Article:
Foreign Shakespeare: Contemporary Performanceby Dennis Kennedy
Pub. Date: 09/28/2004
Publisher: Cambridge University Press
Shakespeare has long been considered the pre-eminent poet and dramatist of the English-speaking world. But although he is the most frequently performed playwright in the world, little attention has been paid to theatrical production of his plays outside the English language. This is the first collection to offer a considered account of contemporary Shakespeare… See more details below
Shakespeare has long been considered the pre-eminent poet and dramatist of the English-speaking world. But although he is the most frequently performed playwright in the world, little attention has been paid to theatrical production of his plays outside the English language. This is the first collection to offer a considered account of contemporary Shakespeare performance in non-English-speaking theatres. Most of the essays focus on Europe, some on Asia. They investigate text and translation theory, the significance of the visual, acting, directing and audience culture, intercultural performance, political appropriation and dissent. Dennis Kennedy introduces the topic within the context of postwar performance, and his Afterword challenges Anglocentric standards of Shakespeare interpretation.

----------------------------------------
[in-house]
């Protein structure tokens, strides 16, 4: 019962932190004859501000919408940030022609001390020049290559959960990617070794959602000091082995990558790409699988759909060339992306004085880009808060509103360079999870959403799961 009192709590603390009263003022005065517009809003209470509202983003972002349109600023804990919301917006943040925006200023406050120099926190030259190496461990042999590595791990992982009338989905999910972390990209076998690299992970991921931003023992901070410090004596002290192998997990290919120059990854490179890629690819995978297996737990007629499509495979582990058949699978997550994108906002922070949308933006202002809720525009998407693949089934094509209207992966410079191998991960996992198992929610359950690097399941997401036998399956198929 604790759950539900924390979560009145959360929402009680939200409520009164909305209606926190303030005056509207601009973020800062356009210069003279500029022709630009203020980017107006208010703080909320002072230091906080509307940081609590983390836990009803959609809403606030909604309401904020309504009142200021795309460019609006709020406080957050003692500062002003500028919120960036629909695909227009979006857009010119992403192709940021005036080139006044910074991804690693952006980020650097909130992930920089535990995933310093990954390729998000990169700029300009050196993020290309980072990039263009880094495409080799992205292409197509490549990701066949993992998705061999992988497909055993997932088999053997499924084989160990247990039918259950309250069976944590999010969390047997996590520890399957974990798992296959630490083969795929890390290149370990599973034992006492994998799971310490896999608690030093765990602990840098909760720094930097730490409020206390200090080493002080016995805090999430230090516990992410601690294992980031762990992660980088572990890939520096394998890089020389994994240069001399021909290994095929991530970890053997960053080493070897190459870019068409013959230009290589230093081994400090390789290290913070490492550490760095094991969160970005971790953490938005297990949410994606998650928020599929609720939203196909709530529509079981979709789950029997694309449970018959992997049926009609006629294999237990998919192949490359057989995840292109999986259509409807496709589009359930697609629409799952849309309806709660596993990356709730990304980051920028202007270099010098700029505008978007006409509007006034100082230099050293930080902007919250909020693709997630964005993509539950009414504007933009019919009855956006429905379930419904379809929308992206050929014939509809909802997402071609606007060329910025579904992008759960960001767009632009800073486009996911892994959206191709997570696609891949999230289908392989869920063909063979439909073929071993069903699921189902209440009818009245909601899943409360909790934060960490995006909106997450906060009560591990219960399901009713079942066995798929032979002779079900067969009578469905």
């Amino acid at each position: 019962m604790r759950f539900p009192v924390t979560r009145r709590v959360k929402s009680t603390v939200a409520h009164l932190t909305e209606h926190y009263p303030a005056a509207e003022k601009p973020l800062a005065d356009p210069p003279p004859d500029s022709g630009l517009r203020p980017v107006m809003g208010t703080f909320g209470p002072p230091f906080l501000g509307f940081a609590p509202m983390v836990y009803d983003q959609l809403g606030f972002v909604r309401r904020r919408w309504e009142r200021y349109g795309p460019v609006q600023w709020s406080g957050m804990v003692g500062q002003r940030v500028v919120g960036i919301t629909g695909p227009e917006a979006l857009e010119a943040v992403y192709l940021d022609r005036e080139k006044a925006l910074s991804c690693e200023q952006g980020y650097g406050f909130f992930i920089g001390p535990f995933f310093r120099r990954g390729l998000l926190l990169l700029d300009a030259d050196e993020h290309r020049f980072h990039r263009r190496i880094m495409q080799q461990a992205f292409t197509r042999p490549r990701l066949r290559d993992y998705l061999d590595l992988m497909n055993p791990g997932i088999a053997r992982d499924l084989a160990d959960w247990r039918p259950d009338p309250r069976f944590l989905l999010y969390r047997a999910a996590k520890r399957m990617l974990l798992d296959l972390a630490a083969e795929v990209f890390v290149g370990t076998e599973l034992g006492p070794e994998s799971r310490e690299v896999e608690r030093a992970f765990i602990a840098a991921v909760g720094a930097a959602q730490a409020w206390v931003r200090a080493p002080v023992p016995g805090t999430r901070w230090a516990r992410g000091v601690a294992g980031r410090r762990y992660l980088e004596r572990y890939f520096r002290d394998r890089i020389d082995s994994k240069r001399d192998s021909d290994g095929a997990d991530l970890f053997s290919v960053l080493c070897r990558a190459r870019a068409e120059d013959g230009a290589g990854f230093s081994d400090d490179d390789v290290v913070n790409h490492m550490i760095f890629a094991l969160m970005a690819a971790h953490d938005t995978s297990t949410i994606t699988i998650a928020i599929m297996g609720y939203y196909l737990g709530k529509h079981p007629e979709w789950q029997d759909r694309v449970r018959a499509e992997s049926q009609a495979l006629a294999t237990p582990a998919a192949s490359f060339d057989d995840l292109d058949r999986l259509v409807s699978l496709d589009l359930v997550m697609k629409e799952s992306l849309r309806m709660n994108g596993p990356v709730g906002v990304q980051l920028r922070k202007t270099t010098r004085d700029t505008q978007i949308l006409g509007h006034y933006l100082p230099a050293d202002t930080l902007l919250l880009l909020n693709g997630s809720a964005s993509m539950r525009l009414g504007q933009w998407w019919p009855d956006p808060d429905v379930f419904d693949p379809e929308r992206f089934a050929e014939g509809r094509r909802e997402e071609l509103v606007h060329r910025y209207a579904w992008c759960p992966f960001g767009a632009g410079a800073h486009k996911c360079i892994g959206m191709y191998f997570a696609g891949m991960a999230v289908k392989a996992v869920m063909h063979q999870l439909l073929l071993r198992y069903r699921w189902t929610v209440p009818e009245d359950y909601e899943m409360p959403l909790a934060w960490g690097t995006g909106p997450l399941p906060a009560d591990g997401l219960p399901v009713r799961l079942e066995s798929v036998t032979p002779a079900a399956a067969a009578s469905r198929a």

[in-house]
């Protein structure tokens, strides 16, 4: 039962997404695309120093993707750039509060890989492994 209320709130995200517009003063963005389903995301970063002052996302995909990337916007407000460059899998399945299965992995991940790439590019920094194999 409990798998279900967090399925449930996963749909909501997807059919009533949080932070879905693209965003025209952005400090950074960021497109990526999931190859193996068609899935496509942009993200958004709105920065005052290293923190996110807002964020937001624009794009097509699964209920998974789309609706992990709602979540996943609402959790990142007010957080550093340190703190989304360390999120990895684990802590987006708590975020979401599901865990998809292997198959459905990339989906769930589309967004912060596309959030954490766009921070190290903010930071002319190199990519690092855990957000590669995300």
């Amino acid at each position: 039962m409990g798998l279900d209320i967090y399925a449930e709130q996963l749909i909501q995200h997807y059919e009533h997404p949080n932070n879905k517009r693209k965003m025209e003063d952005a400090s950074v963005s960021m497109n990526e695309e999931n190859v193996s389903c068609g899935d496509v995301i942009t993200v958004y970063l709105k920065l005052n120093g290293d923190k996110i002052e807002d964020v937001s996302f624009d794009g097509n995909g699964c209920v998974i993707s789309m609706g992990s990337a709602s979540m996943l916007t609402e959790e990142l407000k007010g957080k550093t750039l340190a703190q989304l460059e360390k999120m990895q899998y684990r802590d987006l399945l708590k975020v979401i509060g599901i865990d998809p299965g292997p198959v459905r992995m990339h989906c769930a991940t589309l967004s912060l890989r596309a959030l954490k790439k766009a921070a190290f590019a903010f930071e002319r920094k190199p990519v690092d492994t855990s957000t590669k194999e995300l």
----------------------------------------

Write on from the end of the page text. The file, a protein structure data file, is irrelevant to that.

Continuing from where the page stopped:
- Cambridge University Press
- Publication date:
- Edition description:
- New Edition
- Product dimensions:
- 6.14(w) x 9.21(h) x 0.71(d)
Table of ContentsList of illustrations; List of contributors; Preface; Introduction. Shakespeare without his language Dennis Kennedy; Part I. The Foreignness of Shakespeare: 1. Foreign Shakespeare and English-speaking audiences John Russell Brown; 2. Titus Resartus: Warner, Stein and Mesguich have a cut at Titus Andronicus Dominique Goy-Blanquet; 3. Transformations of authenticity: The Merchant of Venice in Israel Avraham Oz; 4. Translation and mise en scène: the example of contemporary French Shakespeare Leanore Lieblein; 5. Audience, style and language in the Shakespeare of Peter Zadek Ron Engle; Part II. Political and National Appropriations: 6. Brecht and beyond: Shakespeare on the East German stage Lawrence Guntner; 7. Theatrical continuities in Giorgio Strehler's The Tempest Pia Kleber; 8. Between the curtain and the grave: The Taganka in the Hamlet Gulag Spencer Golub; 9. Woman scorned: Antony and Cleopatra at Moscow's Vakhtangov Theatre Irena R. Makaryk; 10. Hamlet in postwar Czech theatre Jarka Burian; Part III. Postmodern Shakespeare: 11. Daniel Mesguich and intertextual Shakespeare Marvin Carlson; 12. Word into image: notes on the scenography of recent German productions Wilhelm Hortmann; 13. Shakespeare and the Japanese stage Andrea J. Nouryeh; 14. Wilson, Brook, Zadek: an intercultural encounter? Patrice Pavis; Afterword: Shakespearean Orientalism Dennis Kennedy; Index.
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